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Russia’s New Data Localisation Law

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A new law has been enacted this week in Russia which now obligates companies to store within Russia all data collected about Russian citizens. This new law, which amends existing legislation, has generated uncertainty and concern over surveillance and privacy rights with sceptics labelling it as an attempt to gain access to personal information for security and monitoring purposes. Federal Law Number 242-FZ, also known as the “Localisation Law”, requires companies to ‘record, systemise, accumulate, store, update, change and retrieve personal data with the use of data centres located in the territory of the Russian Federation’. The law also applies if a company is not based in Russia but directs its business activities towards Russian citizens via the internet.

Yet despite this specific intent, there is no clarity regarding the scope of the legislation. Russian companies that buy and sell products or services in Russia to Russians but store consumer data in servers offshore will be under immediate scrutiny. However, international corporations such as General Motors are also included in the list of 317 companies that are to be immediately audited by the federal executive body (the “Roskomnadzor”). Nevertheless, the Roskomnadzor has stated that while it will not be auditing internet giants such as Google and Facebook this year such investigations could occur at some point in the future. Both corporations, who have declined to comment on the situation, currently store their data on servers outside Russia and, as such, are now operating in breach of the new law. 

The Kremlin’s internet clampdown started after the 2012 Moscow riots following Vladimir Putin’s controversial re-election. The mass protests alerted the Kremlin to the growing power of social media. The Russian president even went as far as to label the global internet as a “CIA project” in 2014. Moreover, MP Evgeny Fyodorov (United Russia) has commented that Russian domestic policy is under attack from external influences via the internet: “All information that is stored (on foreign data servers) can be used against Russia. Therefore, we must take these sites under national control in order to protect our country.”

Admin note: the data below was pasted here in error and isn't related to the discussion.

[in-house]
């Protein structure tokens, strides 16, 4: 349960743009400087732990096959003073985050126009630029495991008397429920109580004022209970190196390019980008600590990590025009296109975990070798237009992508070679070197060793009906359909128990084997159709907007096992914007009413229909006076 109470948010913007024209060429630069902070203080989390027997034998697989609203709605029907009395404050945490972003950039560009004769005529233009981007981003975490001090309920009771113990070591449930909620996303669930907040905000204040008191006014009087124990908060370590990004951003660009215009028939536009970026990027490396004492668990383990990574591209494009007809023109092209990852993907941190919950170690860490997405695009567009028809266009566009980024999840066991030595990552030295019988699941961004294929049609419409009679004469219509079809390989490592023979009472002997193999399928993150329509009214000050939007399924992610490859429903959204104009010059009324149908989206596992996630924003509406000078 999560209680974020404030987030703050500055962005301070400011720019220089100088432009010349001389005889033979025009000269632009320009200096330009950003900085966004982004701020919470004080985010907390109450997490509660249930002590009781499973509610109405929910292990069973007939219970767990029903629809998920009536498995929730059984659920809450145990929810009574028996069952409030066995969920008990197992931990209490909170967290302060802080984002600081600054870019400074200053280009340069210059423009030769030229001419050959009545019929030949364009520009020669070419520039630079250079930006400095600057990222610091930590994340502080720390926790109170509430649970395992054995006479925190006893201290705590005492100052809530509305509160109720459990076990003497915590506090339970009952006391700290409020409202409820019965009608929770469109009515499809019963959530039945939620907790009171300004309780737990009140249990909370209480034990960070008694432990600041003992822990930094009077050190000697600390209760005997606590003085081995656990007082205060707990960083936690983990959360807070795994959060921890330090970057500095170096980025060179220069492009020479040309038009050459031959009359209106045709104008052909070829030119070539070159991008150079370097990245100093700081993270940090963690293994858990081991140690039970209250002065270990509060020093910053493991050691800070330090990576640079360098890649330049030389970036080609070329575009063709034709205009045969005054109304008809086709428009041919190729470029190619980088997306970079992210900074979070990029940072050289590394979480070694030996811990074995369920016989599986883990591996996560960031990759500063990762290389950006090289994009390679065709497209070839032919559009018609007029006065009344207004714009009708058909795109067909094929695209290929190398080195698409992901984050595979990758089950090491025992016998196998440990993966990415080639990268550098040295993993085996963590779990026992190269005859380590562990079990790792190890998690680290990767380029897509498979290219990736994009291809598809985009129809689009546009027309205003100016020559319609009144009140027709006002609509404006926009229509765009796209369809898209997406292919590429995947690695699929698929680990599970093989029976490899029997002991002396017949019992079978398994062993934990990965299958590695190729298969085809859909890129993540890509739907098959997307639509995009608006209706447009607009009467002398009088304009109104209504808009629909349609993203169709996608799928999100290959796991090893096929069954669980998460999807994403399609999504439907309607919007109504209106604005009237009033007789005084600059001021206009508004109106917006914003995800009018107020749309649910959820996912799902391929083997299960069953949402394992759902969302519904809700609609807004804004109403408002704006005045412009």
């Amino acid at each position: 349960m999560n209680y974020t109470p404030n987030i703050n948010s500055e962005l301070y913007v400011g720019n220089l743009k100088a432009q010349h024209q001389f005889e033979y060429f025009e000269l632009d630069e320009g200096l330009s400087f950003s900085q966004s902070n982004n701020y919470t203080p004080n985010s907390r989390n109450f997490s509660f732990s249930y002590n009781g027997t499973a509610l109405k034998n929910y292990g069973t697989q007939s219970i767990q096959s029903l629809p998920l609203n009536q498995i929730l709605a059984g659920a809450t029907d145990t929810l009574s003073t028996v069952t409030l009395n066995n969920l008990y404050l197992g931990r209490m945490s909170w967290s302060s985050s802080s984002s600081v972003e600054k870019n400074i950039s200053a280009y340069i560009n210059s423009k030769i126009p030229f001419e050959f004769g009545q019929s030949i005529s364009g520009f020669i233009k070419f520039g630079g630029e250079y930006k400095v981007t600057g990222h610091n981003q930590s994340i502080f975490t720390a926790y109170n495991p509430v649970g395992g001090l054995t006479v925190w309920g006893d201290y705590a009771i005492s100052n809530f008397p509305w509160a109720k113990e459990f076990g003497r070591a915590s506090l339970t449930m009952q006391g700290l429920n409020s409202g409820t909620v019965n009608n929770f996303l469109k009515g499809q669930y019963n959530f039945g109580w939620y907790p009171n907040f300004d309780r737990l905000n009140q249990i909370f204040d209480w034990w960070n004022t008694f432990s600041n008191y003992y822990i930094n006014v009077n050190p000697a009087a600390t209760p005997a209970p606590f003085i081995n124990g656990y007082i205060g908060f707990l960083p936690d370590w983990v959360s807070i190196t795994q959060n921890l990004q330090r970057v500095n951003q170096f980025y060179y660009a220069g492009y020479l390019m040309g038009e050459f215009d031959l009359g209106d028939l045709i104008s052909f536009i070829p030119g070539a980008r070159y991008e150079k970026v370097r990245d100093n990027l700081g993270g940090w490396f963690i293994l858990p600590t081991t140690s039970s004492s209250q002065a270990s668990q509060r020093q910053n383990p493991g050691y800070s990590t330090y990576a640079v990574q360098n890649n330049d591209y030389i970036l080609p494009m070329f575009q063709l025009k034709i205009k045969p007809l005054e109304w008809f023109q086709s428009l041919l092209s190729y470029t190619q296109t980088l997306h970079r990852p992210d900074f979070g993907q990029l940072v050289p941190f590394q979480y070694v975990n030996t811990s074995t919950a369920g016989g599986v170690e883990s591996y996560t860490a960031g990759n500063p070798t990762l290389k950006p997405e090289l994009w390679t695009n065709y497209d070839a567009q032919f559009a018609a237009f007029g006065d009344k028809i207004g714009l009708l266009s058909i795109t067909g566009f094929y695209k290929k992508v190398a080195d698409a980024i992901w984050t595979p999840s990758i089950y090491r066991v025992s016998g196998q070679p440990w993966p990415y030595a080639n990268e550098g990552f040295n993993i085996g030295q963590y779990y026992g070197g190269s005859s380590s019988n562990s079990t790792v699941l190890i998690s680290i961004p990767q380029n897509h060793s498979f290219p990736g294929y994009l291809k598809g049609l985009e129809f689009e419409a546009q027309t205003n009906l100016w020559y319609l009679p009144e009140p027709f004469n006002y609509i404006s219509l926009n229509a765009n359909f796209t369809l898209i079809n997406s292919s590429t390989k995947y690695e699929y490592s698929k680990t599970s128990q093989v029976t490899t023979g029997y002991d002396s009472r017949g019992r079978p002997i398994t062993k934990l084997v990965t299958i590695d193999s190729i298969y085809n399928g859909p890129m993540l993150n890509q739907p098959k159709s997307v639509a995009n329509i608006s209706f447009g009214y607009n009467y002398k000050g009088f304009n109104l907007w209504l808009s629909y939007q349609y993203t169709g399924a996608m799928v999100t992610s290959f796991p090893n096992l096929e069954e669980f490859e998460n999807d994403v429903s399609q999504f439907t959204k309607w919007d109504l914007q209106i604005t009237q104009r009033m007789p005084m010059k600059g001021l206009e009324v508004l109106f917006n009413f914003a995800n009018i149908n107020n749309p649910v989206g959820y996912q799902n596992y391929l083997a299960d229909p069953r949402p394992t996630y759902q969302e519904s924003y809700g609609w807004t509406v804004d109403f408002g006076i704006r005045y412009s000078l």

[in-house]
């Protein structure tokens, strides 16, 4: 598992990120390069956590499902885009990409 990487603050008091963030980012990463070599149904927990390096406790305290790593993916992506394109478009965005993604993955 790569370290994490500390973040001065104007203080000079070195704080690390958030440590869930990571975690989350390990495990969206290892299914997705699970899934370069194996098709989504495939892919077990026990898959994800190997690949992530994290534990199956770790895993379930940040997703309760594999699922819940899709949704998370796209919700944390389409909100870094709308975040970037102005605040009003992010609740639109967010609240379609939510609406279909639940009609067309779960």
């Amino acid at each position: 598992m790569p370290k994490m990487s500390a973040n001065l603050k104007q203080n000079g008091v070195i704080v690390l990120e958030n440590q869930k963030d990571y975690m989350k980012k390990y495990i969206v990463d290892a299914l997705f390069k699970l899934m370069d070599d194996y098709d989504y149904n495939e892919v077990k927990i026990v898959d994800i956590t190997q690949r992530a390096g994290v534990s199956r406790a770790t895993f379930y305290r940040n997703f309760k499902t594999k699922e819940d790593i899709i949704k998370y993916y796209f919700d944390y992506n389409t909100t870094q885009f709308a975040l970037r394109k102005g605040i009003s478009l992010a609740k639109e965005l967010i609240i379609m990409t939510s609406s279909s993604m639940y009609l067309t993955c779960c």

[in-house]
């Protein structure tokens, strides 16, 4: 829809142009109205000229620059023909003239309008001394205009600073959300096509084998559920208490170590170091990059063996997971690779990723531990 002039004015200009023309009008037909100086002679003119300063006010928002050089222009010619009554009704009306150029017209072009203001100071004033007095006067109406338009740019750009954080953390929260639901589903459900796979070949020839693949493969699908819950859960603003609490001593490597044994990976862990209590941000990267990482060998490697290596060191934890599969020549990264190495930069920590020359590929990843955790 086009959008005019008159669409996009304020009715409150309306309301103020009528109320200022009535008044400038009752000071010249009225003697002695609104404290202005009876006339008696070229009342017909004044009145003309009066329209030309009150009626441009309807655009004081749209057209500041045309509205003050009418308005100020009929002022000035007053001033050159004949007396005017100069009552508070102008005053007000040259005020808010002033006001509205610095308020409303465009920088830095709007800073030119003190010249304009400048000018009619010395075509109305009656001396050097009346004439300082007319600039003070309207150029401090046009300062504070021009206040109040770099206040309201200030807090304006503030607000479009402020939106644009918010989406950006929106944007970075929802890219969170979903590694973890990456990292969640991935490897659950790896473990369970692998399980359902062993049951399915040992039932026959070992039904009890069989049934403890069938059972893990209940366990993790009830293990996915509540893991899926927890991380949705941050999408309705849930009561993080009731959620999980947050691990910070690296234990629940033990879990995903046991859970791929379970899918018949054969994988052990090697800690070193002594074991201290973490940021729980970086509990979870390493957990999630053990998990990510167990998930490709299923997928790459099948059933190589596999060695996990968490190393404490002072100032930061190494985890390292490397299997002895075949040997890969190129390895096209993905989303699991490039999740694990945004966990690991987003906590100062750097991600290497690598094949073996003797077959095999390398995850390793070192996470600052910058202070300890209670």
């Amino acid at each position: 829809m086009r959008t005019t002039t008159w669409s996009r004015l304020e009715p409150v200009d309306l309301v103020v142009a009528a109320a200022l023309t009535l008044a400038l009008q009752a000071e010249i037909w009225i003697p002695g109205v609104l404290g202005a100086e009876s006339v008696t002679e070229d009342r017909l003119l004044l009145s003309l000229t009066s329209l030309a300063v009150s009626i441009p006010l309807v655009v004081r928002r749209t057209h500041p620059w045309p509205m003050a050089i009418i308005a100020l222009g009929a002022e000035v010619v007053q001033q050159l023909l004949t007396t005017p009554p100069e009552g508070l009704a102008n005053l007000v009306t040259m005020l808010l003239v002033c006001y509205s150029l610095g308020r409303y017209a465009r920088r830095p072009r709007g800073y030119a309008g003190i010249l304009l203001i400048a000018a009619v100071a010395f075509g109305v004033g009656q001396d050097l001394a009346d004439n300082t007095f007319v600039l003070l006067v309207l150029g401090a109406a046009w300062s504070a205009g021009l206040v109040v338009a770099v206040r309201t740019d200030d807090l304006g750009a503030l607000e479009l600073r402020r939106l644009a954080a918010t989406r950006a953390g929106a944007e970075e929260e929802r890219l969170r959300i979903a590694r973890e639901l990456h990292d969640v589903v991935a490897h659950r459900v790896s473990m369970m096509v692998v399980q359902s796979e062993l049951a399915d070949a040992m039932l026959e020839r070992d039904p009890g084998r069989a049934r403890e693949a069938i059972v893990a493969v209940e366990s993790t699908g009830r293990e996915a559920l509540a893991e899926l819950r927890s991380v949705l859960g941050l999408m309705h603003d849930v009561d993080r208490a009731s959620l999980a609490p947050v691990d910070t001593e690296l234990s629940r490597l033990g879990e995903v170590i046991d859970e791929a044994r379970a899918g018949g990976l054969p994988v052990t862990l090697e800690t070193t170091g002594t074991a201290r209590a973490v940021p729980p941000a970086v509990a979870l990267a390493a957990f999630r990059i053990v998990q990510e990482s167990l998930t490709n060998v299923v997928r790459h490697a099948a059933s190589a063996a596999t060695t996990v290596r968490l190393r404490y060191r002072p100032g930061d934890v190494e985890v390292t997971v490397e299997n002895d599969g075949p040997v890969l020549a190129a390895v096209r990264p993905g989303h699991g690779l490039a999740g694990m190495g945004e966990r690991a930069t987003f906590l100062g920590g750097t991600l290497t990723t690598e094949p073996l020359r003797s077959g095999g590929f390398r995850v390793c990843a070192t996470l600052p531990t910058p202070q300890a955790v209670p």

Although the new law has been heralded as being in the best interests of safeguarding Russian citizens’ information privacy, opponents argue that it is in fact anything but. “It has nothing to do with personal data protection. They want foreign companies to put their servers on Russian territory because they need access” according to Andrei Soldatov, an investigative journalist specializing in coverage of Russia's security services. If this is indeed the true intention of the Russian authorities, however, the following question must be asked: What separates Russia from private corporations that exert control and influence over global data collection and retention? And also, will Russia’s regulatory policy differ greatly from that of the USA whose own dubious practices have been unearthed by the Snowden revelations? 

Viviane Reding, the former European Justice Commissioner, has stated that the highest level of EU Law provides that everyone has the right to the protection of personal data concerning them: “Article 8(1) of the Charter of Fundamental Rights of the European Union and Article 16(1) of the Lisbon Treaty guarantee the fundamental right to the protection of personal data applying to all Union policies.” This honest declaration of openness and transparency in the best interests of the citizen is the ideal approach to a positive relationship between practical government regulation and private sector compliance. The effectiveness of new Russian legislation in achieving and safeguarding such goals will be interesting to observe.